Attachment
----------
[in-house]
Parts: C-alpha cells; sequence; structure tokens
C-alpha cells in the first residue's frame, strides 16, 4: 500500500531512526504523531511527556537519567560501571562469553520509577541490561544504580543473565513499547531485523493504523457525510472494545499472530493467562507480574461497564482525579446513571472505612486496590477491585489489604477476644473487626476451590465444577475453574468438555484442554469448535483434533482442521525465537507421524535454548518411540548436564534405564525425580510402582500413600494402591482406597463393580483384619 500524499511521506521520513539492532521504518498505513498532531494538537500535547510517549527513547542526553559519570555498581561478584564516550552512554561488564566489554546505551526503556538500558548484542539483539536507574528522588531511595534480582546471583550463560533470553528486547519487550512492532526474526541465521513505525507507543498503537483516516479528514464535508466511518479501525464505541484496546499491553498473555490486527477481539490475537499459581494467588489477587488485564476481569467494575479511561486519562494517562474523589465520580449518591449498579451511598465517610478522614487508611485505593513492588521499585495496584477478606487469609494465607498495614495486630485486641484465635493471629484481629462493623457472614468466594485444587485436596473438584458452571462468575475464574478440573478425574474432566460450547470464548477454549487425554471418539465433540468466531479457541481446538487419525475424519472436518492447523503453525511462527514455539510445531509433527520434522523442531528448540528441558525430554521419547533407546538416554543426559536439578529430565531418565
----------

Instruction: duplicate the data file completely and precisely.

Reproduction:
[in-house]
Parts: C-alpha cells; sequence; structure tokens
C-alpha cells in the first residue's frame, strides 16, 4: 500500500531512526504523531511527556537519567560501571562469553520509577541490561544504580543473565513499547531485523493504523457525510472494545499472530493467562507480574461497564482525579446513571472505612486496590477491585489489604477476644473487626476451590465444577475453574468438555484442554469448535483434533482442521525465537507421524535454548518411540548436564534405564525425580510402582500413600494402591482406597463393580483384619 500524499511521506521520513539492532521504518498505513498532531494538537500535547510517549527513547542526553559519570555498581561478584564516550552512554561488564566489554546505551526503556538500558548484542539483539536507574528522588531511595534480582546471583550463560533470553528486547519487550512492532526474526541465521513505525507507543498503537483516516479528514464535508466511518479501525464505541484496546499491553498473555490486527477481539490475537499459581494467588489477587488485564476481569467494575479511561486519562494517562474523589465520580449518591449498579451511598465517610478522614487508611485505593513492588521499585495496584477478606487469609494465607498495614495486630485486641484465635493471629484481629462493623457472614468466594485444587485436596473438584458452571462468575475464574478440573478425574474432566460450547470464548477454549487425554471418539465433540468466531479457541481446538487419525475424519472436518492447523503453525511462527514455539510445531509433527520434522523442531528448540528441558525430554521419547533407546538416554543426559536439578529430565531418565